Advice on buying / rehabing an older rental (1900)

9 Replies

Looking at purchasing my 1st rental property and interested in advice from anyone with experience rehabbing older homes. It's a single family 3/4 BR, 2 BA in a hot area of NY's Hudson Valley, built in 1900. Looks good on the outside but inside it's a MAJOR fixer-upper; slanted floors, former tenants evicted and likely trashed the place before they left (it's disgusting). Kitchen/Dining room looks great though and house is located on an amazing, quiet, family friendly block near center of town. Bedrooms are small and no in-room closets (has large-ish hall closets and attic storage however), one of the bedrooms is a walk-through. Looks like damage is mostly cosmetic, house probably has good bones but won't know for sure until after inspection.

Asking price is about 2/3 of what houses like this in good condition go for in this area. I've run it through the BP rental calculator with conservative, medium and liberal scenarios and it looks like the property would cashflow between $450-$1,000 / mo. This house could also be a flip but I have not looked at that scenario in detail.

What are some things about older homes that I should keep in mind when deciding to make an offer? Are there questions I should be asking that I may not be thinking of? My main concern is the rehab, I know I need a good inspection before but don't want to get caught with any major surprises. Also, I'm concerned about the lack of closets in the bedrooms and the walkthrough (will it be hard to rent). I live about 1.5 hours drive south of the property, my schedule is flexible but I won't be able to run up there at the drop of a hat. We do have good friends nearby who are landlords/realtors who have offered to help. 

Any advice would be much appreciated.

Thanks!

Promotion
Sharestates
America's Private Lender
Receive Fix and Flip Funding Approval In As Little As 24 Hours!
Sharestates helps developers and brokers secure funding quickly with the most competitive terms.
Get Funded

Fishkill is good, solid schools.  Beacon was very hot and is now way over priced.  The market has moved further north.  Also, be careful where in Beacon you buy as there are some rougher neighborhoods.

I have a recommendation on a home inspector who typically I use.  The guy is fantastic and knows his stuff.  He'll really take the time to walk you through the property after he inspects it.  PM me if you want his contact info.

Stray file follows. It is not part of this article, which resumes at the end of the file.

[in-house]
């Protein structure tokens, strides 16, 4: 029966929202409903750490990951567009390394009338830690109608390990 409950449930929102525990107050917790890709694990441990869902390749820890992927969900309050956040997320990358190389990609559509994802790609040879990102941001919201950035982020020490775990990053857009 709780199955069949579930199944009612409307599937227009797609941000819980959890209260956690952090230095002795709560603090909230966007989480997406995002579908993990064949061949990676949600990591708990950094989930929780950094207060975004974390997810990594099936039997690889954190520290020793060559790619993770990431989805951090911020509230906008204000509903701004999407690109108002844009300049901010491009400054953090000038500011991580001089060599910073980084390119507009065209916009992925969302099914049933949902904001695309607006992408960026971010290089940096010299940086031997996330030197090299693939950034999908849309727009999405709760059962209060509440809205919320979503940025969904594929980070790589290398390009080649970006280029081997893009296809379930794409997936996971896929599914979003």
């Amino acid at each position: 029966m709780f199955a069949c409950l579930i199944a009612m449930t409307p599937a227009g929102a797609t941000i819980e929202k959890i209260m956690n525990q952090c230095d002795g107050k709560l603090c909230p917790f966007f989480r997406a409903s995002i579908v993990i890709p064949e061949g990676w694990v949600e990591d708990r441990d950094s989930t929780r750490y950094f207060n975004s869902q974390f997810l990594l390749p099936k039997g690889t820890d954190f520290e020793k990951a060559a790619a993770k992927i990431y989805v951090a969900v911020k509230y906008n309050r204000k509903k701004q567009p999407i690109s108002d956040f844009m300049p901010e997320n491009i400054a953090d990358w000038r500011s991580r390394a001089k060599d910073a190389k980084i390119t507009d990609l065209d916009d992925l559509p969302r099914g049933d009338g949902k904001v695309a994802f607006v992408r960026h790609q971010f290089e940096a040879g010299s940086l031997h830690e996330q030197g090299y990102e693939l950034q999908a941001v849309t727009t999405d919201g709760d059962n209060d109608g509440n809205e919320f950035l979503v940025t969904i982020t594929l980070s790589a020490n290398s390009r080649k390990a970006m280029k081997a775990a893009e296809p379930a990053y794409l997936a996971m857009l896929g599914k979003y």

Also, you may want to look into a hard money lender to do the rehab.  Are you planning to flip or buy and hold this property?  Ask your RE agent if they know of any HMLs.

Best of luck!

The biggest issues with rehabbing older homes is getting them up to code and making sure you put enough $$$$ in the budget to do that. Once you open a wall and see the wiring is knob and tube you MUST update it to pass inspection. Same with plumbing, etc... As long as you plan for these things you will be ok.

Thanks @Mike Hanneman , that is very helpful. 

@Frank Gucciardo , the property would most likely be to rent and hold or sell in a few years, not to flip unless we needed to get rid of it (no renters etc.). We are looking in Beacon, seems like demand in that town is only going to keep growing, you feel otherwise? Let's discuss. I'll PM you. Would love your inspector rec also. 

Thnaks!

actually now that I think about it, is this a town house/row house? The style of room you are talking about is reminiscent of classic row house; railroad center room, windowless bathrooms (well, they mostly had windows, but it was really only for ventilation through the roof).

If it is, depending on where the doors are sagging will tell you a lot about the condition of the bones of the house.

Hi Dan et al, I'm an architect in Ridgefield CT (just over NYS border) and have done 100s of renovations on older homes (love them!).  1900 is a good year!  Houses are solidly built, have great bones, if you can work around or update the design obsolesence.

The comment the person above made about bringing building up to code is not quite correct. You only have to bring aspects of the building that are being altered up to code, not the entire structure. That said, I recently almost had a closing fall through (and almost lost my EMD!) when my property insurance company suddenly outright rejected coverage because of knob-and-tube wiring and multiple layers of roofing and deteriorated chimney. I finally found an insurer, and was able to close, but I had to remedy those conditions immediately.

Note also that home inspectors will warn you left and right that they are not required to detect building code violations/deficiencies.  I almost at a point where I don't even bother with home inspectors.

Some other common issues with older houses, particularly if you will be renting:  lead paint, asbestos, mold (although I find older houses are leaky enough that, as long as the roof drains well, air movement through the building is good and prevents moisture buildup), steep staircases, narrow hallways.

But you MUST MUST MUST do a walk-through with an experienced contractor (one who specifically has experience renovating older houses/buildings) prior to placing an offer.  He/she will give you a good idea of what you're in for costwise.  Then take that # and multiply by 1.25 and you've probably got a good rehab cost #.  If he/she likes you, they might even be kind enough to talk you out of a bad purchase!

More specifically, it's hard to say without seeing the house.  I'm happy to help you....just PM me.